"... A large number of GPS trajectories, which include users ' spatial and temporal information, are collected by geopositioning mobile phones in recent years. The massive volumes of trajectory data bring about heavy burdens for both network transmission and data storage. To overcome these difficul ..."
Abstract
 Add to MetaCart
(Show Context)
A large number of GPS trajectories, which include users ' spatial and temporal information, are collected by geopositioning mobile phones in recent years. The massive volumes of trajectory data bring about heavy burdens for both network transmission and data storage. To overcome these difficulties, GPS trajectory compression algorithm (GTC) was proposed recently that optimizes both the data reduction by trajectory simplification and the coding procedure using the quantized data. In this paper, instead of using greedy solution in GTC algorithm, the approximation process is optimized jointly with the encoding step via dynamic programming. In addition, Bayes ' theorem is applied to improve the robustness of probability estimation for encoded values. The proposed solution has the same time complexity with GTC algorithm in the decoding procedure and experimental results show that its bitrate is around 80 % comparing with GTC algorithm. 1.
Low Complexity Spatial Similarity Measure of GPS Trajectories
"... Abstract: We attack the problem of trajectory similarity by approximating the trajectories using a geographical grid based on the MGRS 2D coordinate system. We propose a spatial similarity measure which is computationally feasible for big data collections. The proposed measure is based on cell match ..."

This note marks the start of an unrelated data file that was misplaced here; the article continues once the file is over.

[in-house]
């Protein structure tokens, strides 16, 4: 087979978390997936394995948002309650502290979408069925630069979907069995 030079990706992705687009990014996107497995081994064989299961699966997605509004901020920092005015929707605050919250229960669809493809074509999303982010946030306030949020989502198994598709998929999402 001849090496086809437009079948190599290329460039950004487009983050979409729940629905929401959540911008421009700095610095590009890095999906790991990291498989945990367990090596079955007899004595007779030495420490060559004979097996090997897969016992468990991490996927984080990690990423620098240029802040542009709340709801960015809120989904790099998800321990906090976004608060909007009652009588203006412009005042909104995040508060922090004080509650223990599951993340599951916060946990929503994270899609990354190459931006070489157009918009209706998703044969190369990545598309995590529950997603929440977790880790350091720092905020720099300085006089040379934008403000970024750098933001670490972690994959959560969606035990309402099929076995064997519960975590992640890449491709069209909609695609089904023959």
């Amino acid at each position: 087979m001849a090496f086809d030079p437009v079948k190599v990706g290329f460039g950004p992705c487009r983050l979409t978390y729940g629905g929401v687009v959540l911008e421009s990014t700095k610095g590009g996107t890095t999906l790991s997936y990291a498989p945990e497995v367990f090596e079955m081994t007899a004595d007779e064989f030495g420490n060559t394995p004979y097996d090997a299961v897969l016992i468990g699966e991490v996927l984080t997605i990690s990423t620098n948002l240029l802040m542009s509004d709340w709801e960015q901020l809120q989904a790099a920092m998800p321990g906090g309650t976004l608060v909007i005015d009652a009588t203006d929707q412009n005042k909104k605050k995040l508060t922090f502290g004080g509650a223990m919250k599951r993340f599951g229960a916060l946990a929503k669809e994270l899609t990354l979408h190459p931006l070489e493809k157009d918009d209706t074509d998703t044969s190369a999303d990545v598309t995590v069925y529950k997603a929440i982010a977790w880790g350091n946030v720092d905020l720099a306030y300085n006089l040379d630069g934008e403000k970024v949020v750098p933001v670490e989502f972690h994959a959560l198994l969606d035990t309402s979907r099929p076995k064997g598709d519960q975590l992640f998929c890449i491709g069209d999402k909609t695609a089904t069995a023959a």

Abstract
 Add to MetaCart
Abstract: We attack the problem of trajectory similarity by approximating the trajectories using a geographical grid based on the MGRS 2D coordinate system. We propose a spatial similarity measure which is computationally feasible for big data collections. The proposed measure is based on cell matching with a similarity metric drawn from Jaccard index. We equip the proposed method with interpolation and dilation to overcome the problems missing data and different sampling frequencies when comparing two trajectories. The proposed measure is implemented online in the framework of Mopsia. acs.uef.fi/mopsi 1
Trajectory Simplification: On Minimizing the Directionbased Error
"... Trajectory data is central to many applications with moving objects. Raw trajectory data is usually very large, and so is simplified before it is stored and processed. Many trajectory simplification notions have been proposed, and among them, the directionpreserving trajectory simplification (DPTS) ..."
Abstract
 Add to MetaCart
(Show Context)
Trajectory data is central to many applications with moving objects. Raw trajectory data is usually very large, and so is simplified before it is stored and processed. Many trajectory simplification notions have been proposed, and among them, the directionpreserving trajectory simplification (DPTS) which aims at protecting the direction information has been shown to perform quite well. However, existing studies on DPTS require users to specify an error tolerance which users might not know how to set properly in some cases (e.g., the error tolerance could only be known at some future time and simply setting one error tolerance does not meet the needs since the simplified trajectories would usually be used in many different applications which accept different error tolerances). In these cases, a better solution is to minimize the error while achieving a predefined simplification size. For this purpose, in this paper, we define a problem called MinError and develop two exact algorithms and one 2factor approximate algorithm for the problem. Extensive experiments on real datasets verified our algorithms. 1.